This is the first, but hardly the last, American mention of a dish whose patriotic symbolism is expressed in a 1984 book by Susan Purdy, 'As Easy as Pie': 'This is IT - what our country and flag are as American as. Since the earliest colonial days, apple pies have been enjoyed in America for breakfast, for an entrée, and for dinner. Colonist wrote home about them and foreign visitors noted apple pie as one of our first culinary specialties.' We cannot claim to have invented the apple pie, just to have perfected it." But here's the surprising part. The expression "as American as apple pie," the authors say, is not that old. "Apple pie figures in our figurative language, too, as in the expressions 'simple as pie' (since everyone supposedly knows how to make apple pie) and, though not an Americanism, 'apple-pie order' . But it was only in the twentieth century, apparently in the 1960s, that we began to be 'as American as apple pie.'"
And of course we remember the notorious H. Rap Brown, whose 15 minutes of fame flickered in the '60s. His immortal quote was "violence is American as cherry pie."
Also these are other few websites with other interesting theories on Americanism of Apple pies:
Throughout the 1700s, Pennsylvania Dutch women pioneered methods of preserving apples -- through the peeling, coring, and drying of the fruit -- and made it possible to prepare apple pie at any time of year. In the vein of many things American, settlers then proceeded to declare the apple pie “uniquely American”, often failing to acknowledge its roots. For instance, in America’s first-known cookbook, American Cookery, published in 1798, multiple recipes for apple pies were included with no indication of their cultural origins.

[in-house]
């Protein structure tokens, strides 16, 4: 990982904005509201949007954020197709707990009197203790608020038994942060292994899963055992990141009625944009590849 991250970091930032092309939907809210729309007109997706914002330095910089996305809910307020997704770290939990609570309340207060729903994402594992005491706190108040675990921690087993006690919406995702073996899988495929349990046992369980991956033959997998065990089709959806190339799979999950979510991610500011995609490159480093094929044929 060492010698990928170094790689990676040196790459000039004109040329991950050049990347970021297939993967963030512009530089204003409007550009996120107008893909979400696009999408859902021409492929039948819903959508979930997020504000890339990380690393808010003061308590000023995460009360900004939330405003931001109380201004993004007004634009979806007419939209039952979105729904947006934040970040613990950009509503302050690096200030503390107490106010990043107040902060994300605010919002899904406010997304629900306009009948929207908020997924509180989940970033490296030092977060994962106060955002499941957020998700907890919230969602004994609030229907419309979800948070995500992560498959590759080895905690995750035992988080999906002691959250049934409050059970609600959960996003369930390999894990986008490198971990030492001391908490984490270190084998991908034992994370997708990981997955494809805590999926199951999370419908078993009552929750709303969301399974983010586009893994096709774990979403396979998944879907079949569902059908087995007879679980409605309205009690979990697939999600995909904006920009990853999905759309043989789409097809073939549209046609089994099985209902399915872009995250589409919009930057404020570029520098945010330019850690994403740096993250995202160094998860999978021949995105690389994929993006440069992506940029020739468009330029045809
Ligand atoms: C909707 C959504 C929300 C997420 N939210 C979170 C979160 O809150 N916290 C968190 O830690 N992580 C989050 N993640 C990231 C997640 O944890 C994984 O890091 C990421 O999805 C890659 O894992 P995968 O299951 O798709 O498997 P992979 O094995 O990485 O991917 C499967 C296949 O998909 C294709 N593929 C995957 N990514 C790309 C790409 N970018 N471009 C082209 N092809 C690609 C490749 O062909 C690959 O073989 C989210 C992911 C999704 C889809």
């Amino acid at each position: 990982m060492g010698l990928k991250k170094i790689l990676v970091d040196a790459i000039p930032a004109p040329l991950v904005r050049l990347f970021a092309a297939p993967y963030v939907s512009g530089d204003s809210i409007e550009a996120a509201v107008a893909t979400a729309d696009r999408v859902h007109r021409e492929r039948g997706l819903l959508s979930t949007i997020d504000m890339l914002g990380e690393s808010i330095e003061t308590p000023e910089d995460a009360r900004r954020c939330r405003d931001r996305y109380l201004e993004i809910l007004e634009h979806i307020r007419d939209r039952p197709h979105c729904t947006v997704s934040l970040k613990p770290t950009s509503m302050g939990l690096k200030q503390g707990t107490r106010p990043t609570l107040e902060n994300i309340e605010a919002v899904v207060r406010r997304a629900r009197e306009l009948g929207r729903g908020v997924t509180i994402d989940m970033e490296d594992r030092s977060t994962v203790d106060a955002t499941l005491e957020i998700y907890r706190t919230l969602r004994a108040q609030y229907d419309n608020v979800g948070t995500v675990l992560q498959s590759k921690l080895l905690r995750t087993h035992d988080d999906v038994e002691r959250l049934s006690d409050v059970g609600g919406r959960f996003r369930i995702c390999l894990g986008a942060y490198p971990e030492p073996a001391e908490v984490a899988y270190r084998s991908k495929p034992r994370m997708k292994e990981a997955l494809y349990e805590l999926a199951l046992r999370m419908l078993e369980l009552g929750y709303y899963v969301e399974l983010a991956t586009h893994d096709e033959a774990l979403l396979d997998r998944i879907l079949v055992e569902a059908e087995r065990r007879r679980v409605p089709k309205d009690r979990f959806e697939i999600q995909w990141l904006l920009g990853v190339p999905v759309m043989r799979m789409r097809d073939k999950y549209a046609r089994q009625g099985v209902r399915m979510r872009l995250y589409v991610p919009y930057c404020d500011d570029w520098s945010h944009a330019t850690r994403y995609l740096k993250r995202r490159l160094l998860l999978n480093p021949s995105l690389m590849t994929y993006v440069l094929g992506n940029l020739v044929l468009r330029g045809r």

and from todayifoundout.com there is also an alternate explanation to the phrase and America favouring apples in addition to the above, not quoting it here.
Apple trees and fruit trees and vines in general do not grow well in England because it is too cold and wet and the soils are unfavorable. While there may be a few fruit trees in England, they are in relatively short supply and fruit and its produce has not (since Roman times) been an important part of the British diet, which is best known for "bangers and mashed", boiled beef, crackers and other similar items. Most apple cultivars in England are not English at all, but are French cultivars which is why they have French names like "pippin" and "ruffet". France has a far superior climate for fruit trees and vines.
Just as one evidence of this go to a wine store and look for the "British" wine section. Then compare that to the French wine section.
As a comment on the superiority of the American climate and soil for fruit trees I could cite Peter Williamson's treatise on the geography of New England (1759):
The fruits of Old England come to great perfection here, particularly peaches, which are planted trees; and we have commonly 1200 or 1400 fine peaches on such a tree at one time; nay, of the fruit of one single apple tree in one season, nine barrels of cyder have been made.
When the Americans discovered how well apples grew in America it became the standard practice to plant apple orchards on every plantation due to the marketability of cider, being as good as liquid money. Perry, on the other hand, is not as good tasting here, probably due to dryness and for that reason perry has never been important in America, whereas in England perry and cider were originally equally abundant.
In any case, the practice of growing apples for cider was universal throughout colonial America and this led eventually to the large stock of apple trees which our country still has today and are responsible for the widespread presence and love of apple pie.
I might add that the other answers which claim that apple pie is popular here for 20th-century cultural reasons is completely incorrect. Apple pie is traditional here because of the huge number of apple orchards there are which are a remnant of our colonial past and the dealing in cider at that time.